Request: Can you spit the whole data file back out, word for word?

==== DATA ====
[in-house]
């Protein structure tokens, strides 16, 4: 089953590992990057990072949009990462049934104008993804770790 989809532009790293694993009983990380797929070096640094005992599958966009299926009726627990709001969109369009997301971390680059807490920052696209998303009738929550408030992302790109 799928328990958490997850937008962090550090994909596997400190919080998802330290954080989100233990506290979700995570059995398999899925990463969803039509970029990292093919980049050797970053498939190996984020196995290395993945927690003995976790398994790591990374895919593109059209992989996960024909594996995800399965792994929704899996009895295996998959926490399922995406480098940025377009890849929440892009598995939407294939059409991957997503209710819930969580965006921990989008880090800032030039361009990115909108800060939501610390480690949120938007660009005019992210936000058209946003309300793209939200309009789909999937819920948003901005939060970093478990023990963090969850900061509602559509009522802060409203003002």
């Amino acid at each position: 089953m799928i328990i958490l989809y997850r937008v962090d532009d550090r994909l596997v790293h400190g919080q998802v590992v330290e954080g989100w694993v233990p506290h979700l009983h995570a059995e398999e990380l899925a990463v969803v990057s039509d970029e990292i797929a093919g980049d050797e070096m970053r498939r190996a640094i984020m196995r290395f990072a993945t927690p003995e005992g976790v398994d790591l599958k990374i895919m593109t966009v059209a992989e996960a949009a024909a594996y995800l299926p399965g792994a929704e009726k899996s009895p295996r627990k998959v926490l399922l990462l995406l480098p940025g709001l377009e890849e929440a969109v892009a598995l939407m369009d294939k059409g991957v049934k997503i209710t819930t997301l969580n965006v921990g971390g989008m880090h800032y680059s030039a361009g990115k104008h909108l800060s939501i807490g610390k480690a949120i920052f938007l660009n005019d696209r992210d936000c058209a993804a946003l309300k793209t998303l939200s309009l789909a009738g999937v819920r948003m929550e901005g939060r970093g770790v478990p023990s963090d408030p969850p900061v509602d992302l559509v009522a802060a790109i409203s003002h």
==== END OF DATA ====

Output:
[in-house]
């Protein structure tokens, strides 16, 4: 089953590992990057990072949009990462049934104008993804770790 989809532009790293694993009983990380797929070096640094005992599958966009299926009726627990709001969109369009997301971390680059807490920052696209998303009738929550408030992302790109 799928328990958490997850937008962090550090994909596997400190919080998802330290954080989100233990506290979700995570059995398999899925990463969803039509970029990292093919980049050797970053498939190996984020196995290395993945927690003995976790398994790591990374895919593109059209992989996960024909594996995800399965792994929704899996009895295996998959926490399922995406480098940025377009890849929440892009598995939407294939059409991957997503209710819930969580965006921990989008880090800032030039361009990115909108800060939501610390480690949120938007660009005019992210936000058209946003309300793209939200309009789909999937819920948003901005939060970093478990023990963090969850900061509602559509009522802060409203003002």
């Amino acid at each position: 089953m799928i328990i958490l989809y997850r937008v962090d532009d550090r994909l596997v790293h400190g919080q998802v590992v330290e954080g989100w694993v233990p506290h979700l009983h995570a059995e398999e990380l899925a990463v969803v990057s039509d970029e990292i797929a093919g980049d050797e070096m970053r498939r190996a640094i984020m196995r290395f990072a993945t927690p003995e005992g976790v398994d790591l599958k990374i895919m593109t966009v059209a992989e996960a949009a024909a594996y995800l299926p399965g792994a929704e009726k899996s009895p295996r627990k998959v926490l399922l990462l995406l480098p940025g709001l377009e890849e929440a969109v892009a598995l939407m369009d294939k059409g991957v049934k997503i209710t819930t997301l969580n965006v921990g971390g989008m880090h800032y680059s030039a361009g990115k104008h909108l800060s939501i807490g610390k480690a949120i920052f938007l660009n005019d696209r992210d936000c058209a993804a946003l309300k793209t998303l939200s309009l789909a009738g999937v819920r948003m929550e901005g939060r970093g770790v478990p023990s963090d408030p969850p900061v509602d992302l559509v009522a802060a790109i409203s003002h």